The Driver is a brand-new original British drama written by BAFTA-winning writer Danny Brocklehurst (The Walking Dead) and directed by Jamie Payne (Doctor Who). It tells the story of an ordinary man who because of family mystery, frustration with his job and his life - makes a terrible decision.
Director of photography David Luther (The Mill) shares an insight into the filming with the Blackmagic Pocket Cinema on the new three-part drama co-produced by Highfield Pictures and award-winning RED Production Company for BBC One.
"We wanted to find a way to film inside the car that didn’t feel too constricted. Where we had space, we filmed with the ARRI Alexa, but this was too big to access all the locations inside the car. So we looked for a small camera that could fit between the windscreen and dashboard, in front of the driver, and also to film from below the driver.
Cameras like the Alexa and C300 were all too big and we liked the look of the Blackmagic Pocket Cinema Camera. It’s only a small chip so we needed wider lenses to counterbalance this and used 16mm PL-mounted lenses they were softer lenses so we didn’t need to use a matte box to diffuse them.
We used the Blackmagic Pocket Cinema Camera during production when space inside the car was an issue. I’m very happy with the image quality of the camera. As long as you’re not shooting in high contrast environments - with the sun blazing into a courtyard, for example it’s very good. The colour range of the camera was very good too.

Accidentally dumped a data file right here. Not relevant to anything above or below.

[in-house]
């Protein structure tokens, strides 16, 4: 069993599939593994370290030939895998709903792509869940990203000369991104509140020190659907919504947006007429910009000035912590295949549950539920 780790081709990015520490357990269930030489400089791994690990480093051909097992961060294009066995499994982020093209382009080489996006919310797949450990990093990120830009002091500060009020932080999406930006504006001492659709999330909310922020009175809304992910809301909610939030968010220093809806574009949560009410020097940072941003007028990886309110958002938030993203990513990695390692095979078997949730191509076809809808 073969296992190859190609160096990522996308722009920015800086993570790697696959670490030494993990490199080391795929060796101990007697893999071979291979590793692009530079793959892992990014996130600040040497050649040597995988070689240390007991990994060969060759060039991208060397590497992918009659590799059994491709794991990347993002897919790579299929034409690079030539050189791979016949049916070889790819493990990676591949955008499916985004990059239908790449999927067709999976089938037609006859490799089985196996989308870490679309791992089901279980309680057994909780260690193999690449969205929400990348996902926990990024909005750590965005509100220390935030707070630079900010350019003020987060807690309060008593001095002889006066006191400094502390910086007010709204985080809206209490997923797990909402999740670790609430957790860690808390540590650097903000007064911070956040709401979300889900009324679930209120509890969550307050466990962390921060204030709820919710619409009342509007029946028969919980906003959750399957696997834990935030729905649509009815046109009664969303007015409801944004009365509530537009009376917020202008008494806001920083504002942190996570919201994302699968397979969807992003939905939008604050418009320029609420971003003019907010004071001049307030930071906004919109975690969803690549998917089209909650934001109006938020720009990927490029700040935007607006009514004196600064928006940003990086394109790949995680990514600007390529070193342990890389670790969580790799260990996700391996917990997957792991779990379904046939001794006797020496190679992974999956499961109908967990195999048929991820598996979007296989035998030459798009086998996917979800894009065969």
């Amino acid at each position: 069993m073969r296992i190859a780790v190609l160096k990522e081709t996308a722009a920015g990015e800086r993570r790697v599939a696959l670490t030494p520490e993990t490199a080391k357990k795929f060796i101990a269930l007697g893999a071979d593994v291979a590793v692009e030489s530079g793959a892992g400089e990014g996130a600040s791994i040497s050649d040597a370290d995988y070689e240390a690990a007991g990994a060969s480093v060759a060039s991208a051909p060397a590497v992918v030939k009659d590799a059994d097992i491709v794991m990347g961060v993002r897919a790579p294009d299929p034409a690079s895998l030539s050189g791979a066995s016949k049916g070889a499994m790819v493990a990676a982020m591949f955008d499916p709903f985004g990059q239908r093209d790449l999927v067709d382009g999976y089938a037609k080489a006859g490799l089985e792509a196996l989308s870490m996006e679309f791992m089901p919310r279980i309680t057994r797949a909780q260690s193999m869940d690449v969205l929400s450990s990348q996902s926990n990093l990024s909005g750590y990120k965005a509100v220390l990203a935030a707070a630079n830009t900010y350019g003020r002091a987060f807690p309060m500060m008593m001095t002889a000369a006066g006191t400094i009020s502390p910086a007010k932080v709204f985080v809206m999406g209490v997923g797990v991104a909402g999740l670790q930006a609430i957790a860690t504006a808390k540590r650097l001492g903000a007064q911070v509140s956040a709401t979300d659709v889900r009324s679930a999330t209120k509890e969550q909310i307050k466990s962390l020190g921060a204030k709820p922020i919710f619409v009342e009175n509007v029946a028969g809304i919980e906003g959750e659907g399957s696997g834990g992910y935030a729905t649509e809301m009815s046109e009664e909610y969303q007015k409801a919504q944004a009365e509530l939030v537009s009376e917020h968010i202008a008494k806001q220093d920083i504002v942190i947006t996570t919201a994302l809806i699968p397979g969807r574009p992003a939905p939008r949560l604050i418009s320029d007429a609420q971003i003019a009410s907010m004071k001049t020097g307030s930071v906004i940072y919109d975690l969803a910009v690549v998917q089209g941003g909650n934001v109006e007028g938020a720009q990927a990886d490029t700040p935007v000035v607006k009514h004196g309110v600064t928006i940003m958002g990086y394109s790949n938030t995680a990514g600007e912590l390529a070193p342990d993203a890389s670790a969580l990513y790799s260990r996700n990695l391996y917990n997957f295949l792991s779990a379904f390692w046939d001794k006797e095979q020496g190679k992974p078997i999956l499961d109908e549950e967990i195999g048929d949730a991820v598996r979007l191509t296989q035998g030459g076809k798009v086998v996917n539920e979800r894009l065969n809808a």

As a comparison, we would have considered using the Canon 5D in the same price range, so for something that cost us less, I was especially amazed with the results that we achieved. The camera also coped very well with the frantic movements of cast members during filming.
What really impressed though was just how easy it is to setup and shoot with. We pre-set the camera which allowed us to pick up and film at a moments notice camera. I would definitely use it again, especially in similar scenarios where you really need multiple cameras to do different things."